Angry Patients

Photo by PAUL SMITH on Unsplash

A lot of GPs say that one of the attractions of general practice is that they don’t what’s going to come through the door. And it’s true. Every time I buzz someone through, I have a brief read through their records and wonder what symptoms or issues they’ll need help with. More importantly, I always wonder about the type of person who’s going to come through the door. The GPs might recognise the name and immediately recall who the patient is, who they’re related to, what they’re usually like. They have more background knowledge. I, on the other hand, have no clue what to expect.

For the most part, the consultations go well. There’ve been occasions where I would have liked a do-over. And once in a while, I’ll have a difficult consultation.

When it happens and I have an angry patient, usually male, sitting across from me (and on one occasion standing over me), I think immediately how vulnerable the situation is. I’m alone in a room, my back towards a closed door and only a corner of a desk separating me from an agitated person. On the plus side, I think to myself, the walls are thin, surely someone would come running if there was a scuffle. There’s also a safety alarm in each room. A rectangular red button encased in white plastic, is placed against the wall just underneath my computer screen. If the situation arose, I’d have to reach across to push it in full view of whoever I was afraid off. There’s nothing subtle about pressing a big red button.

Then I wonder, when would be the ideal time to press the button. I don’t want to blow a situation out of proportion, and have everyone come running from all corners of the building and descend onto my room. Embarrassing. Thankfully I haven’t needed to so far and the individual in question has eventually left. But in those situations, it’s like all my internal organs begin writhing around nervously. I feel uncomfortable and maybe, sort of threatened.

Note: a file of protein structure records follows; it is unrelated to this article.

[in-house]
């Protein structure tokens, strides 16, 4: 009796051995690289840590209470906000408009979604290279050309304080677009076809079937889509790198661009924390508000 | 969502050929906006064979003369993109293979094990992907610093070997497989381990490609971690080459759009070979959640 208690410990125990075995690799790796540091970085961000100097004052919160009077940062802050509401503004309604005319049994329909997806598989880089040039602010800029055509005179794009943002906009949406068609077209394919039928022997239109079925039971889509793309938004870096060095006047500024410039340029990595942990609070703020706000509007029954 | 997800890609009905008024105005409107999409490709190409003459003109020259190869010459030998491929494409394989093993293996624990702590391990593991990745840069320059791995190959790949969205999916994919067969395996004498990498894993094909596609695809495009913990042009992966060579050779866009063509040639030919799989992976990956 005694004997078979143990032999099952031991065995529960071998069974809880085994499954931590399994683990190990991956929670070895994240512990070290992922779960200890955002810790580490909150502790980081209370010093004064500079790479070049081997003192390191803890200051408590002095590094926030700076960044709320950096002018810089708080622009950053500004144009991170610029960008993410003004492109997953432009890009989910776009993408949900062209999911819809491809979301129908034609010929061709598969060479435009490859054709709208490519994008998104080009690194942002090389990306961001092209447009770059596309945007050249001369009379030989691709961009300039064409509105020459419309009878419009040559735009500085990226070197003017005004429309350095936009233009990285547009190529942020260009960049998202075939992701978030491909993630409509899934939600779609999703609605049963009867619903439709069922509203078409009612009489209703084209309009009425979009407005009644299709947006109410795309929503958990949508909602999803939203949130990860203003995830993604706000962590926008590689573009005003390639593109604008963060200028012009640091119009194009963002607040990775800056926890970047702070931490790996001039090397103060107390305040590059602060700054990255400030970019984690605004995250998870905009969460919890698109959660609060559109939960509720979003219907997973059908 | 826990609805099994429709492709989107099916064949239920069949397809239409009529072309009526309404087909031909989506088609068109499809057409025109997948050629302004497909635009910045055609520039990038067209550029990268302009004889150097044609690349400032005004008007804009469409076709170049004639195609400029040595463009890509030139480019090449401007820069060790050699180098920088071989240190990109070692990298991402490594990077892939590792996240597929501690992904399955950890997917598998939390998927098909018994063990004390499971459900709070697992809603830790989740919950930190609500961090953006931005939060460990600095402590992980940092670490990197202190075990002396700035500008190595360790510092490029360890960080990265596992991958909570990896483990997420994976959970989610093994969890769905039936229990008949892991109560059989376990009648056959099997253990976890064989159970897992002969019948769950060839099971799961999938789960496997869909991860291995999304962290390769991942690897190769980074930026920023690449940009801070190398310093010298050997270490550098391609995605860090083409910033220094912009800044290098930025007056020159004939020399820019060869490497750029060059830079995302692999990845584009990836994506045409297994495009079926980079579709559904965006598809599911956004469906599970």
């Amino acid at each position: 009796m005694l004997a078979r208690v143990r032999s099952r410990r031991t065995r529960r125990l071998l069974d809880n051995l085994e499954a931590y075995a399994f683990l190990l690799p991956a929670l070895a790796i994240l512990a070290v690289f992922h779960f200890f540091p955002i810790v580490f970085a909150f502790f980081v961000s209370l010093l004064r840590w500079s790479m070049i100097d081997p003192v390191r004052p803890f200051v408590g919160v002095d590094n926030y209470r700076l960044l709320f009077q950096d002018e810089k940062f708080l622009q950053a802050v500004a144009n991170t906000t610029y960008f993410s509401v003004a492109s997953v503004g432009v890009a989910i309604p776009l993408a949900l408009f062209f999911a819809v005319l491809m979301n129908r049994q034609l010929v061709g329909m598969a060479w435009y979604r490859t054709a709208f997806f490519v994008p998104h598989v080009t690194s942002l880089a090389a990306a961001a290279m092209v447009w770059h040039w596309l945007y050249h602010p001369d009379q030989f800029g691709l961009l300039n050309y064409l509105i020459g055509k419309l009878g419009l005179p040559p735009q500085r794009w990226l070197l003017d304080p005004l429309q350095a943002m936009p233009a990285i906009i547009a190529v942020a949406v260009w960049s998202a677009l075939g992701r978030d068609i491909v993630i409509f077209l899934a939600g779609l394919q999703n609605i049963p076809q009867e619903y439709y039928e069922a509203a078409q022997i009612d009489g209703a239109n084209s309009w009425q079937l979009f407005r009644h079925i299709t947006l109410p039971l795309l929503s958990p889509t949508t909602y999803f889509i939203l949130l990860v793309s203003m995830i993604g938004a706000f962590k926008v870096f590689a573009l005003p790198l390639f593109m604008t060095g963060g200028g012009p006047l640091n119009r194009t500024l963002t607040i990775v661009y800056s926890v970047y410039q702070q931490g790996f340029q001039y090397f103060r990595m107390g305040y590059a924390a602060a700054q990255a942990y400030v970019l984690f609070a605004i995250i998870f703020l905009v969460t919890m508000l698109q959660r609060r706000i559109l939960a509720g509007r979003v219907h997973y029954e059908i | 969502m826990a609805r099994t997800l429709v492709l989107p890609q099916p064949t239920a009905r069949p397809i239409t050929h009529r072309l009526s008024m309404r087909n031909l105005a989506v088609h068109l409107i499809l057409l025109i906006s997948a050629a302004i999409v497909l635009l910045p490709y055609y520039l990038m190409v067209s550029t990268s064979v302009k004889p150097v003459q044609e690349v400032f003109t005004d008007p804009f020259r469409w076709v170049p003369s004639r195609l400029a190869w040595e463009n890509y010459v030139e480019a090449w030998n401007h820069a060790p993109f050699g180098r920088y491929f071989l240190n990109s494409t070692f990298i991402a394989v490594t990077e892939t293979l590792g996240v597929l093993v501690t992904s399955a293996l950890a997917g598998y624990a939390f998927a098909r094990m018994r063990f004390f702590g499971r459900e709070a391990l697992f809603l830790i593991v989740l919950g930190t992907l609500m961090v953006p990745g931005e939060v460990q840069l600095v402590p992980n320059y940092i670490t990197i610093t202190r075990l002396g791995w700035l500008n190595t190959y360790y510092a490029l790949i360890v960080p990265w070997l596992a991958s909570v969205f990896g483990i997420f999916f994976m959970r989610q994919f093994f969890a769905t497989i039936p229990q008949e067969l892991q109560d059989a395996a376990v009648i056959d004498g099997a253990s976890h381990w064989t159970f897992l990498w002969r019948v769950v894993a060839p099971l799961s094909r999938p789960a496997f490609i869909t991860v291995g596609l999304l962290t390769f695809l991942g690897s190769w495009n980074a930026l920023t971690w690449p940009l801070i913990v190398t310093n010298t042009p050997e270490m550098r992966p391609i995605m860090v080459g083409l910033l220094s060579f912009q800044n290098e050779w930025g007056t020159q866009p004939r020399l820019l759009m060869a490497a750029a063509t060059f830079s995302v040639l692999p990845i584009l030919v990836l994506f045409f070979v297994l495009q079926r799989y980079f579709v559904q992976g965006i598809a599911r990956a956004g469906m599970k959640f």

I sometimes get a twinge of discomfort when I’m supposed to go on a house visit. I might just have an active imagination. No, I know I have an active imagination which really helps me think up loads of ridiculous scenarios. For example, I don’t know if old Fred, who’s complaining of back pain, spent a part of his youth beating people up for money and has finally retired to his armchair but still has a mean left hook. At least in the practice I’m surrounded by colleagues but on a home visit, who knows what I’ll be walking into.

Like I said, active imagination.

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Another Meeting

Several weeks ago I told my supervisor I was feeling a little worn down. I wrote about it here. I was still feeling pretty disillusioned by the last 8 months in 2 bad placements. My supervisor wrapped up the meeting by asking to meet with me for another review.

Fast forward a few weeks and I sat down with her again. This time, I was in a much better head space and I was adjusting to GP. I remembered from our last meeting, she’d briefly mentioned the option of going less than full time. I already went into this meeting knowing in my head that I wanted to finish F2. But I thought it’d also be good to hear some options.